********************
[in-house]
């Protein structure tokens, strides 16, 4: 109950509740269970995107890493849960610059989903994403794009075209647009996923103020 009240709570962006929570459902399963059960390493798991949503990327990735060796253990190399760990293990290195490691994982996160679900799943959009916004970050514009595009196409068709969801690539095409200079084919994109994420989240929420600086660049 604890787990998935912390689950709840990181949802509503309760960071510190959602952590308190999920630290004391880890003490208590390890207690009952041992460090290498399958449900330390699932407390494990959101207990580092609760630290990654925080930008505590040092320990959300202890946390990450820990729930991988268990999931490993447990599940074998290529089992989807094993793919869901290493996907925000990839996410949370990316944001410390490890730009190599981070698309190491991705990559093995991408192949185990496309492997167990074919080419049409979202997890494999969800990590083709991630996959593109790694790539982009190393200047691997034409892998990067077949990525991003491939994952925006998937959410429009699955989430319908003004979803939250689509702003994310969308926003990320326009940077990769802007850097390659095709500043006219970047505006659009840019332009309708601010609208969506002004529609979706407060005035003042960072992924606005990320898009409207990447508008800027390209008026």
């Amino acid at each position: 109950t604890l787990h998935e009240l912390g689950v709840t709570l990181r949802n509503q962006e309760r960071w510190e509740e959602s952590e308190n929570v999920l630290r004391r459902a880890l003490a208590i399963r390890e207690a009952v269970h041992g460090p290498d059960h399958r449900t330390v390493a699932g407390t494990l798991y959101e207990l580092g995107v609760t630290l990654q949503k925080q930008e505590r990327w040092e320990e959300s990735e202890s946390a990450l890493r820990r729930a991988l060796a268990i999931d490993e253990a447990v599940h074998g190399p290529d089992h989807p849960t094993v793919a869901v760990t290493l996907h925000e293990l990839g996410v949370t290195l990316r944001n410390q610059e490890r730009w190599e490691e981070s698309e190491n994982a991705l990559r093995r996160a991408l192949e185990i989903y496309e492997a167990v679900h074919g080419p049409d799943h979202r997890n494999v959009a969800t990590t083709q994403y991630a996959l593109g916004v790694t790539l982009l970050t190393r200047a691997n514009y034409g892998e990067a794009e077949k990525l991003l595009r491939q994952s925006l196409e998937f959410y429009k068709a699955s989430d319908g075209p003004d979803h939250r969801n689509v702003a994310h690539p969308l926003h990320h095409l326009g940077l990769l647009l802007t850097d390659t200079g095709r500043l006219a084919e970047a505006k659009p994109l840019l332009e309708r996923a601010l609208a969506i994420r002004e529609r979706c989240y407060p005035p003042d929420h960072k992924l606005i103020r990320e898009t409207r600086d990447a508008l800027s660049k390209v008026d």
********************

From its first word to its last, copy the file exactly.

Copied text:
[in-house]
């Protein structure tokens, strides 16, 4: 109950509740269970995107890493849960610059989903994403794009075209647009996923103020 009240709570962006929570459902399963059960390493798991949503990327990735060796253990190399760990293990290195490691994982996160679900799943959009916004970050514009595009196409068709969801690539095409200079084919994109994420989240929420600086660049 604890787990998935912390689950709840990181949802509503309760960071510190959602952590308190999920630290004391880890003490208590390890207690009952041992460090290498399958449900330390699932407390494990959101207990580092609760630290990654925080930008505590040092320990959300202890946390990450820990729930991988268990999931490993447990599940074998290529089992989807094993793919869901290493996907925000990839996410949370990316944001410390490890730009190599981070698309190491991705990559093995991408192949185990496309492997167990074919080419049409979202997890494999969800990590083709991630996959593109790694790539982009190393200047691997034409892998990067077949990525991003491939994952925006998937959410429009699955989430319908003004979803939250689509702003994310969308926003990320326009940077990769802007850097390659095709500043006219970047505006659009840019332009309708601010609208969506002004529609979706407060005035003042960072992924606005990320898009409207990447508008800027390209008026």
């Amino acid at each position: 109950t604890l787990h998935e009240l912390g689950v709840t709570l990181r949802n509503q962006e309760r960071w510190e509740e959602s952590e308190n929570v999920l630290r004391r459902a880890l003490a208590i399963r390890e207690a009952v269970h041992g460090p290498d059960h399958r449900t330390v390493a699932g407390t494990l798991y959101e207990l580092g995107v609760t630290l990654q949503k925080q930008e505590r990327w040092e320990e959300s990735e202890s946390a990450l890493r820990r729930a991988l060796a268990i999931d490993e253990a447990v599940h074998g190399p290529d089992h989807p849960t094993v793919a869901v760990t290493l996907h925000e293990l990839g996410v949370t290195l990316r944001n410390q610059e490890r730009w190599e490691e981070s698309e190491n994982a991705l990559r093995r996160a991408l192949e185990i989903y496309e492997a167990v679900h074919g080419p049409d799943h979202r997890n494999v959009a969800t990590t083709q994403y991630a996959l593109g916004v790694t790539l982009l970050t190393r200047a691997n514009y034409g892998e990067a794009e077949k990525l991003l595009r491939q994952s925006l196409e998937f959410y429009k068709a699955s989430d319908g075209p003004d979803h939250r969801n689509v702003a994310h690539p969308l926003h990320h095409l326009g940077l990769l647009l802007t850097d390659t200079g095709r500043l006219a084919e970047a505006k659009p994109l840019l332009e309708r996923a601010l609208a969506i994420r002004e529609r979706c989240y407060p005035p003042d929420h960072k992924l606005i103020r990320e898009t409207r600086d990447a508008l800027s660049k390209v008026d």